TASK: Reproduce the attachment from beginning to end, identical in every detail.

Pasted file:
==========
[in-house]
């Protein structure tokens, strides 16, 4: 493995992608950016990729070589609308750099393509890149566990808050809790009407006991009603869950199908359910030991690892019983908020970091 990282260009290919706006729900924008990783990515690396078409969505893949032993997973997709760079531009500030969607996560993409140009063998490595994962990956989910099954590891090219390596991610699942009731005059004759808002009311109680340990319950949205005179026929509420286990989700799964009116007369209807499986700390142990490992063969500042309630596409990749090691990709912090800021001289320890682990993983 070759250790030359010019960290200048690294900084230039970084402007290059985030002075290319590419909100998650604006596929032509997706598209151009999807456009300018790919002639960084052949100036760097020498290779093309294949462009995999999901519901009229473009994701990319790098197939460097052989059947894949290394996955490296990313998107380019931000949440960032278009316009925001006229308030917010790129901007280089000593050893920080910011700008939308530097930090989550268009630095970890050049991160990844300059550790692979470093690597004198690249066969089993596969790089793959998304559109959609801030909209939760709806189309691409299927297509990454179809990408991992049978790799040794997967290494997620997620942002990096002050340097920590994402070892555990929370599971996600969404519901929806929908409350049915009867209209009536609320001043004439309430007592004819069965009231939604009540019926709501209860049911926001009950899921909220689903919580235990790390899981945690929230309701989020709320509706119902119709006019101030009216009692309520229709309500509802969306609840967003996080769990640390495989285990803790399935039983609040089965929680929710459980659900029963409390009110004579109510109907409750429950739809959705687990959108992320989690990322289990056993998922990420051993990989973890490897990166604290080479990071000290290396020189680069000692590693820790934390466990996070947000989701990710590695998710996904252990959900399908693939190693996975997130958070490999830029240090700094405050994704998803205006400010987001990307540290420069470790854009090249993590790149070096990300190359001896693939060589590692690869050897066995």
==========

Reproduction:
[in-house]
């Protein structure tokens, strides 16, 4: 493995992608950016990729070589609308750099393509890149566990808050809790009407006991009603869950199908359910030991690892019983908020970091 990282260009290919706006729900924008990783990515690396078409969505893949032993997973997709760079531009500030969607996560993409140009063998490595994962990956989910099954590891090219390596991610699942009731005059004759808002009311109680340990319950949205005179026929509420286990989700799964009116007369209807499986700390142990490992063969500042309630596409990749090691990709912090800021001289320890682990993983 070759250790030359010019960290200048690294900084230039970084402007290059985030002075290319590419909100998650604006596929032509997706598209151009999807456009300018790919002639960084052949100036760097020498290779093309294949462009995999999901519901009229473009994701990319790098197939460097052989059947894949290394996955490296990313998107380019931000949440960032278009316009925001006229308030917010790129901007280089000593050893920080910011700008939308530097930090989550268009630095970890050049991160990844300059550790692979470093690597004198690249066969089993596969790089793959998304559109959609801030909209939760709806189309691409299927297509990454179809990408991992049978790799040794997967290494997620997620942002990096002050340097920590994402070892555990929370599971996600969404519901929806929908409350049915009867209209009536609320001043004439309430007592004819069965009231939604009540019926709501209860049911926001009950899921909220689903919580235990790390899981945690929230309701989020709320509706119902119709006019101030009216009692309520229709309500509802969306609840967003996080769990640390495989285990803790399935039983609040089965929680929710459980659900029963409390009110004579109510109907409750429950739809959705687990959108992320989690990322289990056993998922990420051993990989973890490897990166604290080479990071000290290396020189680069000692590693820790934390466990996070947000989701990710590695998710996904252990959900399908693939190693996975997130958070490999830029240090700094405050994704998803205006400010987001990307540290420069470790854009090249993590790149070096990300190359001896693939060589590692690869050897066995």